Treating Human or Service Health Issues - What's the Difference?
January 31, 2014

Tom Molfetto
SericeNow

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Those of us who spend our days (and – too often! – nights) engaged in business service dependency modeling and mapping work may find an article discussing an analogy of human physiology and biological composition to business services management amusing. So, here it goes…

All of us have either personally experienced, or know people who have themselves experienced, health issues. And when these issues arise, we tend to turn to medically trained personnel to help resolve the issues. Doctors will oftentimes leverage a number of diagnostic tools or screening devices based on the manifested symptoms in an effort to isolate the root cause of the health issue. These diagnostics are rooted in an advanced knowledge of how the human body functions: individual components that compromise specific systems that – in turn – power one or more bodily functions.

For example, consider the cardiovascular system, which consists of the heart, pulmonary and systemic circulation loops, and blood vessels, and the approximately five liters of blood that the blood vessels transport. This system – responsible for transporting oxygen, nutrients, hormones and cellular waste products through the body – is considered mission-critical for supporting human life.

Drilling down more granularly, there are several types of blood vessels: arteries and arterioles, capillaries, and veins and venules. Blood itself also consists of several individual components, such as white blood cells, platelets and plasma. There are also several sub-systems, processes and functions which are self-contained and yet are components in the overall cardiovascular ecosystem, including: coronary circulation and hepatic portal circulation.

All of these elements combine into a single system that is responsible for the sustenance, regulation and protection of each individual human. But – more importantly for the purposes of this article – the cardiovascular system can also be likened to a business service.

A business service provided to customers or employees depends upon the interdependent operability of IT components that can include, for example, applications, servers, network devices and storage gear.

So – as per our analogy – a business service can be thought of as a system that performs specific, and sometimes critical, tasks within a business landscape. Just as the cardiovascular system powers human functionality, a business service oftentimes powers critical business functionality. And just as the cardiovascular system is comprised of a number of individual components (e.g., heart, blood vessels, etc.) that each have their own sub-components (e.g., arteries, capillaries, veins, etc.), so too can business services be comprised of individual components that each have their own sub-components.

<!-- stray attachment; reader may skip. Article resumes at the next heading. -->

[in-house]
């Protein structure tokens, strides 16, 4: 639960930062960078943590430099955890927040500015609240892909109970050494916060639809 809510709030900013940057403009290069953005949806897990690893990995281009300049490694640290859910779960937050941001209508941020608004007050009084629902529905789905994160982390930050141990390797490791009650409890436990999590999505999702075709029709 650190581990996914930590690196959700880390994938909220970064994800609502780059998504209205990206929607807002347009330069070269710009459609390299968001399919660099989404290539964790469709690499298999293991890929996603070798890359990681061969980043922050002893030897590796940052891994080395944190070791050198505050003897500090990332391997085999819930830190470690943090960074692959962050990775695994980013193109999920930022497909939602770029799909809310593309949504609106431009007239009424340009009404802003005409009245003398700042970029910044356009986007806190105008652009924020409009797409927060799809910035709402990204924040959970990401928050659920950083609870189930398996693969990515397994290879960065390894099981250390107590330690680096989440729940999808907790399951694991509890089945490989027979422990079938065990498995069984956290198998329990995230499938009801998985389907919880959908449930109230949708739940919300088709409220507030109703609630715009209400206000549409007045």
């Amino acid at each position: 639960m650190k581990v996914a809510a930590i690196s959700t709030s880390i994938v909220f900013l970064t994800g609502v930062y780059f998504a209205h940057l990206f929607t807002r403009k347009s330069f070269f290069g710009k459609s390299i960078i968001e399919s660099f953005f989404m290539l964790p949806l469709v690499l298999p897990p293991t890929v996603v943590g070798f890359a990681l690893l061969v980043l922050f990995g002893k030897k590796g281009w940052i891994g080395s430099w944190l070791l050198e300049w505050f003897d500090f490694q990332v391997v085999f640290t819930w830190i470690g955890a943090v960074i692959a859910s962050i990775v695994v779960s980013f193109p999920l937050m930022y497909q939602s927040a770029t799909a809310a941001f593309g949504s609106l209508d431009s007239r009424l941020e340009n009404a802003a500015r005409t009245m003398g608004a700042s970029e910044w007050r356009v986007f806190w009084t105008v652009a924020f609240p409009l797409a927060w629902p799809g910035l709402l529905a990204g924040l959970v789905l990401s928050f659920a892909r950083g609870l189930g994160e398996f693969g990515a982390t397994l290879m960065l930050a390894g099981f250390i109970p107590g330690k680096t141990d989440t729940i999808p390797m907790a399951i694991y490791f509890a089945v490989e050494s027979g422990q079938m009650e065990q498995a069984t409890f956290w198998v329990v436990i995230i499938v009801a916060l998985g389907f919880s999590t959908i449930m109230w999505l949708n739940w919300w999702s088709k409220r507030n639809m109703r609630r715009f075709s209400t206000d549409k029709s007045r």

Okay, so you get it. So what’s the big deal and why invest the energy to write this article? Right. Well just like there are medically trained personnel whose job it is to fix physiological issues, and who are assisted by various diagnostic tools in doing so, there are technically trained personnel like yourselves whose job it is to fix IT issues, and who are assisted by various diagnostic tools.

One fundamental difference is that – by and large – human physiology is static across all individuals; there are few variations in normal anatomy. Systems are largely the same from one person to the next, which means that the diagnostic tools can, in most cases, be standardized and are accurate with a high degree of reliability.

This is quite different from business services and their constituent IT components. Taking a sample of five different banks, each offering online banking as a business service, will likely reveal five different hardware and software configurations that power their customer portals.

So without uniformity in IT architecture and facing creative diversity in the underlying frameworks that power mission-critical business services, how can technically trained professionals diagnose and propose remedies for issues that impact those business services? Without commonalities in symptoms from landscape to landscape, even the most knowledgeable and diligent IT professionals will struggle with providing timely and rapid responses to IT problems that can result in outages and lost revenue as the result of business services that are unavailable or deficient as a consequence of issues with an underlying component.

Medical personnel have textbooks, online resources and anecdotal support inasmuch as human systems lack considerable variance. IT personnel lack this same foundation, and therefore oftentimes resort of trial and error in their efforts to debug issues.

So what does this all mean anyway? As professionals we should empower ourselves and other IT professionals in just the same way as centuries of biological and physiological study have benefited medical professionals. We want tools that will create an accurate and up-to-date run-time service map. That means you specify the business service, and you can map it out. Entirely. Completely. Comprehensively—with the ability to update it over time. And in the event that any component that powers a business service shifts or changes. Furthermore, wouldn’t it be great to know that if a business service is suffering, you can tell exactly which underlying component is at fault?

So, imagine walking into a doctor’s office with a headache, and the doc – within minutes – is able to pinpoint the cause back to muscle tension in your left tricep. A quick massage, some “Icy Hot”, and you’re on your way … headache free.

IT Professionals should expect to have IT headaches solved precisely and simply the same way.

Tom Molfetto is Marketing Director for Neebula.

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